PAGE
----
Some seeds have a short shelf life

When storing seeds, be sure to label each plastic bag with the name of the seeds and the date they were saved.
January 30, 2013

Known mainly for their simple lifestyle and the stunning beauty of their bare furniture, the Shakers were clever to a fault.  They invented the circular saw, the clothespin, the flat broom and even the lazy Susan.

In the 1790s, the Shakers of New Lebanon in New York started selling garden seeds. The Shakers of Watervliet, N.Y., were the first to sell seeds in paper packets.

Today most gardeners still buy seeds rather than grow them themselves, and due to their light weight, seeds by mail order remains a popular way of getting seeds.

For old fashioned heirloom seeds, no one beats Seed Savers Exchange: 3094 N. Winn Road, Decorah, IA 52101; 563-382-5990.   Seed Savers Exchange has some “new” old-time varieties such as Bear Paw Popcorn, whose ears are flattened on the ends like a bear paw.

Another favorite specialty catalog is Nichols Garden Seeds: 1190 Old Salem Road NE, Albany, OR 97321; 800-422-3985. Try their Melemon hybrid melon with sweet, juicy flesh and high yields.

If you like tomatoes, and who doesn’t, there are hundreds of varieties of tomatoes, then the aptly named Tomato Growers Supply is a great read. (PO Box 60015, Ft. Myers, FL 33906; 888-478-7333.  Tomato Growers Supply is giving away a free packet of Chocolate Cherokee tomato seeds with every $15 order.

But what to do with the leftover seeds of last year or even several years back?  It seems a waste to toss them.  Some seeds will last several years, while others go bad in as little as a single season.

Bean seeds last two to three years, tomato seeds four to five years, corn two to three years, carrot two to three years, and lettuce two to five years.  Some seeds are notoriously short lived; onion and leek seeds are good for only a year or two at best.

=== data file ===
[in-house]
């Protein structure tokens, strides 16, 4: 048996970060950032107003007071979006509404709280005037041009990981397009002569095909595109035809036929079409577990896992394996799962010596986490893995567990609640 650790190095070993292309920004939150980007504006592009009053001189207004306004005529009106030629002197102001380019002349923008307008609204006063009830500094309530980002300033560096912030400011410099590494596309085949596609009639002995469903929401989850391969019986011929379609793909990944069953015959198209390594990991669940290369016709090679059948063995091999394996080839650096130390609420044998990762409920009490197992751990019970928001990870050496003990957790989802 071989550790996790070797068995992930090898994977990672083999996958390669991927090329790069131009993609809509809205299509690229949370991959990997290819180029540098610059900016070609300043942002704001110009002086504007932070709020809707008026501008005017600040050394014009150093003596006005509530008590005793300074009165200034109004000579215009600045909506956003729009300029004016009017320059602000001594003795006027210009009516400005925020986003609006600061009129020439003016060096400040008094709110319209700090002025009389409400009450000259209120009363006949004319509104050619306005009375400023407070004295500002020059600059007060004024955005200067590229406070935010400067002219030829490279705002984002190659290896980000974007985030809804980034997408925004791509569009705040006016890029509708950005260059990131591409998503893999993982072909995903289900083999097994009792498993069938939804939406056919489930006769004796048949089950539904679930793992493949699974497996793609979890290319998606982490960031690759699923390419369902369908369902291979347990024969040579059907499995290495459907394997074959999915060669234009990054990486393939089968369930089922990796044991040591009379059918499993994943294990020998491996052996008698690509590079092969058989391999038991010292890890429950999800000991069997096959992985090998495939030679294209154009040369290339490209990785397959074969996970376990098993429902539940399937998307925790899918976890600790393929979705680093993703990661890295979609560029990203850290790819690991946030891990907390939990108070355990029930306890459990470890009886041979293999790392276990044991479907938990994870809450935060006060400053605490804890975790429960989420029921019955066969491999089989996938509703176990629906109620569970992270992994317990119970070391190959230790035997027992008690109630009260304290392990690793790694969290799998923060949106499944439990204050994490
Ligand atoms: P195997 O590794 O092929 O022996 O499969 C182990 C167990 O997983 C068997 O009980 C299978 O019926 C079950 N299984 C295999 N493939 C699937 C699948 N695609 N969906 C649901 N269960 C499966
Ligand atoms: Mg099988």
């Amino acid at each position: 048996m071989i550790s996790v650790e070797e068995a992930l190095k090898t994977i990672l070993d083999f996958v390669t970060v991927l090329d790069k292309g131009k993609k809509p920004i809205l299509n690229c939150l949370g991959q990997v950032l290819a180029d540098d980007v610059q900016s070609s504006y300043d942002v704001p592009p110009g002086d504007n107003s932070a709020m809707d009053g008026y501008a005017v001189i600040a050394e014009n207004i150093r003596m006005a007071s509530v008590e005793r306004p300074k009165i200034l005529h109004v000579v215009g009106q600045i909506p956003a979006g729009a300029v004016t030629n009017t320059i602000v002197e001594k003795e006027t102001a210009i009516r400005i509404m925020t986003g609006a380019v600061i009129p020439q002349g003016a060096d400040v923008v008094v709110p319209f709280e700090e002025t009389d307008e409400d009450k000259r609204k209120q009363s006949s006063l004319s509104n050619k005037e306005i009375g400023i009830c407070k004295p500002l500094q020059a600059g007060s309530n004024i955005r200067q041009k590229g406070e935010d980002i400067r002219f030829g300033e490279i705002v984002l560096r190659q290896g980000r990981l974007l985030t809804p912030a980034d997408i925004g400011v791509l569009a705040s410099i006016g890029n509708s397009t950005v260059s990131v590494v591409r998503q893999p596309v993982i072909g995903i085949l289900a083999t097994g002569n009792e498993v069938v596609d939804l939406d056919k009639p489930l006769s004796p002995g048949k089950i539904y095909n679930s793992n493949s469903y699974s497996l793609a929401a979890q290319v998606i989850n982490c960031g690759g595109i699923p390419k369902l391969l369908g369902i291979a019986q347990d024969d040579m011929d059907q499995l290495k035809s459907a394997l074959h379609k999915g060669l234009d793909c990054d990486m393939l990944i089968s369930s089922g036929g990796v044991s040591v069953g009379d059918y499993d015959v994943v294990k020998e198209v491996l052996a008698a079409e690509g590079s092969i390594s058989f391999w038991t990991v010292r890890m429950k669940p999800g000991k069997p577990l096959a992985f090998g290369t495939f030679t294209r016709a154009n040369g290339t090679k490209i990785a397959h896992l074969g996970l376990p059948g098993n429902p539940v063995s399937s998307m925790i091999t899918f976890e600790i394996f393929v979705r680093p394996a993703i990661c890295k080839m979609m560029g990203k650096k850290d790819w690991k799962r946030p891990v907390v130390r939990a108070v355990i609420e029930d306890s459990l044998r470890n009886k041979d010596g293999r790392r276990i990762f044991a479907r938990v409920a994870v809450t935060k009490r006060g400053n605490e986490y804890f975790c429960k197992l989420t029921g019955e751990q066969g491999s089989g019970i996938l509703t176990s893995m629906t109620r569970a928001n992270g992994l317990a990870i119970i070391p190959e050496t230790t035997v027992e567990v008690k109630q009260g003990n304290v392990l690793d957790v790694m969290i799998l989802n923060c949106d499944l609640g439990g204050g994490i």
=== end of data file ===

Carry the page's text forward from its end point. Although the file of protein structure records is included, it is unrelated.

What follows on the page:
The best thing to do is set up your own germination test. Place 10 to 25 seeds in a wet paper towel, fold the paper towel, place inside a plastic bag, and let it set in a warm place at 70 to 80 degrees F.  Be sure to label each plastic bag with the name and date you set the seeds.  After about a week open the paper towel and count how many of the seeds have sprouted.  Of course, sprouting and growing are two separate things, and if seeds are old you may not want to risk planting them only to have spotty germination and weak, sickly plants.  In the case of family heirlooms it may be all you have to work with, but most other seeds can be easily purchased new each year.

You may want to go in with a gardening friend and share large packs of seeds.  You can even have an informal seed swap around the kitchen table, inviting friends to bring extra seeds to share.  Sharing seeds, especially heirloom varieties, will link you once again to the great traditions of gardening in America.   Set up your seeds on a lazy Susan, have plenty of Shaker clothespins to hold the packets shut, arrange ladder back Shaker chairs, and have an old-fashioned seed swap.  Nothing could be more modern.

  • Paul Barbano writes about gardening from his home in Rehoboth Beach. Contact him by writing to P. O. Box 213, Lewes, DE 19958.

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